Krishnamurti & the Art of Awakening

Krishnamurti Quote of the Day

Ojai, California | 10th Public Talk 16th July, 1944

Questioner: Is there anything after death or is it the end? Some say there is continuation, others annihilation. What do you say?

Krishnamurti: In this question many things are involved; and as it is complex we will have to go into it, if you wish, deeply and openly. First of all, what do we mean by individuality? For we are not considering death abstractly but the death of an individual, of the particular. Will the individual self with name and form continue, or will he cease to exist? Will he take birth again? Before we can answer this question we must find what makes up individuality. A wrong question has no right answer; only a right question may have an answer. And all questions concerning the deep problems of life have no categorical answer for each one must discover what is true for himself. Truth alone gives freedom.

Is not individuality, though it may have a different form and name, the result of a series of accumulated responses and memories from the past, from yesterday? Each one of us is the result of the past and the past contains the you and the many, the you and the other. You are the result of your father and mother, of all the fathers and mothers; you are the father, the maker of the past, the father of the future. Thus through identifying memory the self is created, the me and the mine; so the self becomes the time-binder. From this arises the question of whether the self continues or is annihilated after death. Only when the self, the becomer and the non-becomer, the creator of the past, the present and the future, the time-binder, is transcended, then only is there that which is deathless, timeless.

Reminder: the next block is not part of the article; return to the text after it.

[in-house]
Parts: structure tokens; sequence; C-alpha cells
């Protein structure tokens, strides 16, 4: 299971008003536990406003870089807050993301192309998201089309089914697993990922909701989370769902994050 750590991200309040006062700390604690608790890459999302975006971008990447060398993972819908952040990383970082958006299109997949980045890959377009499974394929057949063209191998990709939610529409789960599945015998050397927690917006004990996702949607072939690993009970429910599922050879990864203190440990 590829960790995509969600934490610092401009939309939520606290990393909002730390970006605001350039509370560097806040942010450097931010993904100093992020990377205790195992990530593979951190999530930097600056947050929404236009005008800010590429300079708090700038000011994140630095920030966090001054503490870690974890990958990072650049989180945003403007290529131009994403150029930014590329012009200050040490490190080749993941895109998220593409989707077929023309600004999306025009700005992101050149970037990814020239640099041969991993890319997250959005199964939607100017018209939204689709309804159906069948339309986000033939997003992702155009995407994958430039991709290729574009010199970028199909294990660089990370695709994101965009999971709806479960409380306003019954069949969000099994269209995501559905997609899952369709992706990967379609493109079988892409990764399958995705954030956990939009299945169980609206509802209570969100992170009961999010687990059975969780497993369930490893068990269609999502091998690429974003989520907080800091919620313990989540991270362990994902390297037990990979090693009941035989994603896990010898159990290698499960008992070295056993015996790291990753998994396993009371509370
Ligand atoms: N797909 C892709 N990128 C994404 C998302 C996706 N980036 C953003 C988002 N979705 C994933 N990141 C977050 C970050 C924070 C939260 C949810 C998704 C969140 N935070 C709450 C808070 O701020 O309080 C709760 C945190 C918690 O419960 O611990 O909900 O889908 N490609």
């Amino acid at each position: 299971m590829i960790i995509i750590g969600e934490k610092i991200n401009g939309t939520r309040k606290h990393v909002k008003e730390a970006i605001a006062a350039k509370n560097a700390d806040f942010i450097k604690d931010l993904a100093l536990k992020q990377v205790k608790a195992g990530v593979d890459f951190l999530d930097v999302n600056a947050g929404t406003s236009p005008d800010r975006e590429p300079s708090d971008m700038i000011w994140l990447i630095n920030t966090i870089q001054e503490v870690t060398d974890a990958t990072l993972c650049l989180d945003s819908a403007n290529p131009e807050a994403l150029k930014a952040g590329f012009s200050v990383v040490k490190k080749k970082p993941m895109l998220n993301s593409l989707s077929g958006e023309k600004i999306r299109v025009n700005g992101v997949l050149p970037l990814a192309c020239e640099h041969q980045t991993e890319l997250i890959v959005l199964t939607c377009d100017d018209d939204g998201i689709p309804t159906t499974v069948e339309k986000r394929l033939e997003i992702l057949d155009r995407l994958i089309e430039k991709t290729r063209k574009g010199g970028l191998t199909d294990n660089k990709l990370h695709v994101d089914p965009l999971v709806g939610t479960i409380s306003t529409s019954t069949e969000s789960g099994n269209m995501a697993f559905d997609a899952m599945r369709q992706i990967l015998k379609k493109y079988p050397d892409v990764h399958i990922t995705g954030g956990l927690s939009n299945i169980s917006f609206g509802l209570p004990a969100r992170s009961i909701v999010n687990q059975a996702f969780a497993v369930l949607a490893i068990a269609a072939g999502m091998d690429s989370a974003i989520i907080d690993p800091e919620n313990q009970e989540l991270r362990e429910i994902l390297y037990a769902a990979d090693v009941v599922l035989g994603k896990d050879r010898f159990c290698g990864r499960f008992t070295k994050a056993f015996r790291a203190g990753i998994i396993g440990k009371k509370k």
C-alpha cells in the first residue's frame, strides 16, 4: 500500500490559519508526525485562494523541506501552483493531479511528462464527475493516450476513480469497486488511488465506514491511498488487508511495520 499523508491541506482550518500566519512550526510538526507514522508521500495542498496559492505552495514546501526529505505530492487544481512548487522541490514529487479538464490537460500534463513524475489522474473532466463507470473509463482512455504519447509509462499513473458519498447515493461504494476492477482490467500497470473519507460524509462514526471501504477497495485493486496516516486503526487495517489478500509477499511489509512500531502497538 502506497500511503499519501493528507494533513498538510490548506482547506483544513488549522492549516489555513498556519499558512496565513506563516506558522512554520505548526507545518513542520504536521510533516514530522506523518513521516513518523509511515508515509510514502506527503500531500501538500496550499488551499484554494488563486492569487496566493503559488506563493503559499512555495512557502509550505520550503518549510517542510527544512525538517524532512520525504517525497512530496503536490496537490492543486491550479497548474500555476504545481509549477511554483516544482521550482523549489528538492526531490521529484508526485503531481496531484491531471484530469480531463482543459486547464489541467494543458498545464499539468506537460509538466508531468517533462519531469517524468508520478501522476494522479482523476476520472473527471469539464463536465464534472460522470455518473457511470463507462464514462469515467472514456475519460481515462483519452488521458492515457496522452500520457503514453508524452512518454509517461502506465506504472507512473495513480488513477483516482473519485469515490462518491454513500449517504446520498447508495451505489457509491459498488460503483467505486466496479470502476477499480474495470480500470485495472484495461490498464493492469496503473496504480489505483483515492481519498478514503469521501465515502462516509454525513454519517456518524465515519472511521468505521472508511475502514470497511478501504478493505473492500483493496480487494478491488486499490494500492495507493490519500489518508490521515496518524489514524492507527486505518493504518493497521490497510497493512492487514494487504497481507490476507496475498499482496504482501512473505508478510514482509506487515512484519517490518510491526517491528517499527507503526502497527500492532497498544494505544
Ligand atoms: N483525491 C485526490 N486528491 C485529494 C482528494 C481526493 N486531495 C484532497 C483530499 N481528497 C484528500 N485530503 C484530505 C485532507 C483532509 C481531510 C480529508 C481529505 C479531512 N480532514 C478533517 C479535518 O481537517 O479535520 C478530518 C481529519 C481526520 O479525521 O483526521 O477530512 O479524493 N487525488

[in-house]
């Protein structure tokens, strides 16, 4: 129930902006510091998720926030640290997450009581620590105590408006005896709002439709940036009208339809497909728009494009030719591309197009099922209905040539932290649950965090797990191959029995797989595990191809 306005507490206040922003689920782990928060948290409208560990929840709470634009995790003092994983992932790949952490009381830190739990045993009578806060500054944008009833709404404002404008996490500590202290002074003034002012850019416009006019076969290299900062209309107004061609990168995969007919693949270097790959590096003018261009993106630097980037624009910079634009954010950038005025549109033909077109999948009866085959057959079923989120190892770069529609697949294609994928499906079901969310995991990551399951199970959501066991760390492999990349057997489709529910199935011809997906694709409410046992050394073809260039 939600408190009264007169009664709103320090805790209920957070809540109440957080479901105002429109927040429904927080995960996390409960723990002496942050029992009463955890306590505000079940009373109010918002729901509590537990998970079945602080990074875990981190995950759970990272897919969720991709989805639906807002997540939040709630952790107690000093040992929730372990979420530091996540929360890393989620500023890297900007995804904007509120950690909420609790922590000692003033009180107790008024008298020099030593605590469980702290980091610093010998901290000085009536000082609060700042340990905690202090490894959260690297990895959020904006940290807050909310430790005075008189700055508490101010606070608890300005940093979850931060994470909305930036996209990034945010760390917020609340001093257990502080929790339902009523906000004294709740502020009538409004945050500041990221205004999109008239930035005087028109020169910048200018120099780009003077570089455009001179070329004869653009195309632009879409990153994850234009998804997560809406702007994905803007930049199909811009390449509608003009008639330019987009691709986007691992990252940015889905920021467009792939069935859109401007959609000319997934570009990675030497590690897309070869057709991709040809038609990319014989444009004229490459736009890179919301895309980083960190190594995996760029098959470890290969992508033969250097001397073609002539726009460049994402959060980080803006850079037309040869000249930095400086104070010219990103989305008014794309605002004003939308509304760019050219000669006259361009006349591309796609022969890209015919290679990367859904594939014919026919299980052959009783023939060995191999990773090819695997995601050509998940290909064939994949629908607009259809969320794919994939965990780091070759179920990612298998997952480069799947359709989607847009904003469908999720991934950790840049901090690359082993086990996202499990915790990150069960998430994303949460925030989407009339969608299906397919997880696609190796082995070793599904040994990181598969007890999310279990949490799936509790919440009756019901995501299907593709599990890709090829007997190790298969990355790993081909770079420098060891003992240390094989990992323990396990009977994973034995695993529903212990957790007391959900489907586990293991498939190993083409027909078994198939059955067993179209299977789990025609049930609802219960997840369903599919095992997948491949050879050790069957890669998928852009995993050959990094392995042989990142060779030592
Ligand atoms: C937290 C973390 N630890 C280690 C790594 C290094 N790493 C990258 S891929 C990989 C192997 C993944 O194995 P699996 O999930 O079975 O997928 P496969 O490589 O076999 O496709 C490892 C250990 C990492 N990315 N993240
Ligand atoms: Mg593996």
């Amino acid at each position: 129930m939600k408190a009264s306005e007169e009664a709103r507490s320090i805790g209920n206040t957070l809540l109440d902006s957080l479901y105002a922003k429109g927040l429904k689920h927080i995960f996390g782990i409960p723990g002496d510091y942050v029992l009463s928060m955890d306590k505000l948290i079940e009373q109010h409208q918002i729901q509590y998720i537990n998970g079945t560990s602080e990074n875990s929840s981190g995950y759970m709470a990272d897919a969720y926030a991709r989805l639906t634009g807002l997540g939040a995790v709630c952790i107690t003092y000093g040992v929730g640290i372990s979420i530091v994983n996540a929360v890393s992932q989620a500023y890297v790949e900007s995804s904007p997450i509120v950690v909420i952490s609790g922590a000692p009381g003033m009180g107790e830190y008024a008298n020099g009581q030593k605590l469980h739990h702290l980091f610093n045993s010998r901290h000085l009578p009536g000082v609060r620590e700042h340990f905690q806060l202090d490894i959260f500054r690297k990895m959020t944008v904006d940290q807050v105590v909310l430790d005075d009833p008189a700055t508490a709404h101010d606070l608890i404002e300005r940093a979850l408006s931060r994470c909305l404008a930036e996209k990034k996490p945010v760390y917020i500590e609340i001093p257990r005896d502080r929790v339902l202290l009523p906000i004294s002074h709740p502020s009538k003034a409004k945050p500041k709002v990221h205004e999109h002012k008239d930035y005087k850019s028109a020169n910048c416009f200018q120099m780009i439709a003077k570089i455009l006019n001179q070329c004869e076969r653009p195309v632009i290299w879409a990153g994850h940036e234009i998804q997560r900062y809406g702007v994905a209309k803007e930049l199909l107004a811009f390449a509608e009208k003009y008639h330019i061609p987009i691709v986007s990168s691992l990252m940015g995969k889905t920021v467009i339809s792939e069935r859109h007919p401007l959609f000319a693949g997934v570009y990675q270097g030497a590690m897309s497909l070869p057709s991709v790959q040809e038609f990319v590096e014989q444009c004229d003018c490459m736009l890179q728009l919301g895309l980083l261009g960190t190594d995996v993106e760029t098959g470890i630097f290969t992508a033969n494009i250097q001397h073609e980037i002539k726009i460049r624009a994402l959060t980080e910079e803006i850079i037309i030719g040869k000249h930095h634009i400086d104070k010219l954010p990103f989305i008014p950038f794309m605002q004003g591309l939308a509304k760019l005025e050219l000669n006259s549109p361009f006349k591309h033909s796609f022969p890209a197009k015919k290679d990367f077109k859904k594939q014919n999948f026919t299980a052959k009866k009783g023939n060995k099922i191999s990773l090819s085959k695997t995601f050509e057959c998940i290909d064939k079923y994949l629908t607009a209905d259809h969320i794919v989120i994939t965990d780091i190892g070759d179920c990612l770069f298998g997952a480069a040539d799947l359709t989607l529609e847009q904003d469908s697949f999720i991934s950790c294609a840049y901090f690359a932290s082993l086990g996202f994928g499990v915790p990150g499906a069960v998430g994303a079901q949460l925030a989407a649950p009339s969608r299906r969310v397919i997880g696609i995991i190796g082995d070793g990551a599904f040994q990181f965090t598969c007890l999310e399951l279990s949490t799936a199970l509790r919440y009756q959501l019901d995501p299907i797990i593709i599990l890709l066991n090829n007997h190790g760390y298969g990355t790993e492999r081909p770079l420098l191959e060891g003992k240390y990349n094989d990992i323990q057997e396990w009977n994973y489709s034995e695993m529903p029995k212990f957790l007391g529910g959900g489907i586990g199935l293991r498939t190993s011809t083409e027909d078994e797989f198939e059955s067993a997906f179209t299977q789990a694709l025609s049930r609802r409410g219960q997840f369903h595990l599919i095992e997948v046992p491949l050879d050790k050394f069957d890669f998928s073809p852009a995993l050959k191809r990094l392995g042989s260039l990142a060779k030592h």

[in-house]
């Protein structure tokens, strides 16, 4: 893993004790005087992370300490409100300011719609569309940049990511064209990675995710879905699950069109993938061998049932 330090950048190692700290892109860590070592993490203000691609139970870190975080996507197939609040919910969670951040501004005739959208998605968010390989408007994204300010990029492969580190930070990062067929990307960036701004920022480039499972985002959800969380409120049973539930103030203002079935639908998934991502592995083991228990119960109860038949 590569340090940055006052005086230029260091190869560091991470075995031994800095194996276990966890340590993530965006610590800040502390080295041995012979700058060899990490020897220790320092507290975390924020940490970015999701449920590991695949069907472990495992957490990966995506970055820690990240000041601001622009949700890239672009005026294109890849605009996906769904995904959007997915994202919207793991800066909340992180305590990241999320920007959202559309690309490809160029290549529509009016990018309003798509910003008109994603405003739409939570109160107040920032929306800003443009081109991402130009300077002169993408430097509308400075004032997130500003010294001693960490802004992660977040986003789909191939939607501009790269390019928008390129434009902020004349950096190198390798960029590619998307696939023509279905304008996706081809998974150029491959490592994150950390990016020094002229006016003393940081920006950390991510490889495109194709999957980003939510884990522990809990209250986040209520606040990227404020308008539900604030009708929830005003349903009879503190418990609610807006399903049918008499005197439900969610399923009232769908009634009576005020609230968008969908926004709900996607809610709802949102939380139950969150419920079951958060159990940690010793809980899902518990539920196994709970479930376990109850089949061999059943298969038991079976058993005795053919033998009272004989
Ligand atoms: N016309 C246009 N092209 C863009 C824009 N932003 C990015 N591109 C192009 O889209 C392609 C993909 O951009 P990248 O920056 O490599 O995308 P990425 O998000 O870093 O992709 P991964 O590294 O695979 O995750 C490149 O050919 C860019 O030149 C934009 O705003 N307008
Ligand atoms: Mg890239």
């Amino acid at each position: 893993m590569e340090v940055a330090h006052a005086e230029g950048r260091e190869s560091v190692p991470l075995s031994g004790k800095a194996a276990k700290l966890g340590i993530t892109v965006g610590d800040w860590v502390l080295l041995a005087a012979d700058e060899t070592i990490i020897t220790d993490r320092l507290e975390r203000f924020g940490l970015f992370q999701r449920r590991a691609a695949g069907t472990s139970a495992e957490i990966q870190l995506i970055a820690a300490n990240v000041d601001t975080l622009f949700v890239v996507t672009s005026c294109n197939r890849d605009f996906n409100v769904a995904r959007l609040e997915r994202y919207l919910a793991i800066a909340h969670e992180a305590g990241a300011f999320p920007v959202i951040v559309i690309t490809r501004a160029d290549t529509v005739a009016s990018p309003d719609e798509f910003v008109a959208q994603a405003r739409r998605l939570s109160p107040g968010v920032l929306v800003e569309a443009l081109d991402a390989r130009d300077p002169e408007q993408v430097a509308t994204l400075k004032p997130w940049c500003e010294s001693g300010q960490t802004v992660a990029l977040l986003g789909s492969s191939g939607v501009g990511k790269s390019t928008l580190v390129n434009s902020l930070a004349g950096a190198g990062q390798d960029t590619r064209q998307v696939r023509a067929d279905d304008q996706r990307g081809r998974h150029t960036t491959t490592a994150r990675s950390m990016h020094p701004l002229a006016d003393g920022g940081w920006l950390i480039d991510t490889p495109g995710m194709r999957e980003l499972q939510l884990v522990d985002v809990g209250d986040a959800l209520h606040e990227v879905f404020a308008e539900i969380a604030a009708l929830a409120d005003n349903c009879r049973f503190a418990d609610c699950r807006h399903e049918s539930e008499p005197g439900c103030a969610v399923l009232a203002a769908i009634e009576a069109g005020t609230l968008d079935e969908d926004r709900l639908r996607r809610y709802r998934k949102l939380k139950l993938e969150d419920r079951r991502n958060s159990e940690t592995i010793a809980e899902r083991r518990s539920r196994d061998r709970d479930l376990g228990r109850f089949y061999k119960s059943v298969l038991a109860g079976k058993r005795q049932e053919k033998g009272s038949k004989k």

In this there is also the question of cause and effect. Are cause and effect separate or is effect within the cause? They flow together, they exist together and they are a joint phenomenon, not to be separated. Though effect may take "time" to come into being, the seed of effect is in the cause, it coexists with the cause. It is no longer cause and effect but a much more subtle, delicate problem to be thought out, to be experienced. Cause-effect becomes the means of restricting, conditioning consciousness and these restrictions produce conflict and sorrow. These restrictions, subtle and inward, must be self-discovered and understood which will ultimately free thought from ignorance and pain.

In this question of birth and death, of continuity and annihilation, is there not implied progress, gradualism? Do not some of us think that gradually, through repeated birth and death, through time, the self-becoming more and more perfect, will ultimately realize supreme bliss? Is the self a permanent entity, a spiritual essence? Is the self not made up, put together and so impermanent? Is not the self a result and so, in itself, not a spiritual essence? Has not the self a continuity through identifying memory, subject to time, and therefore impermanent and transitory? That which is in itself impermanent, put together, a result, how can it reach the causeless, the eternal? That which is the cause of ignorance and sorrow, how can it attain supreme bliss? That which is the product of time, how can it know the timeless?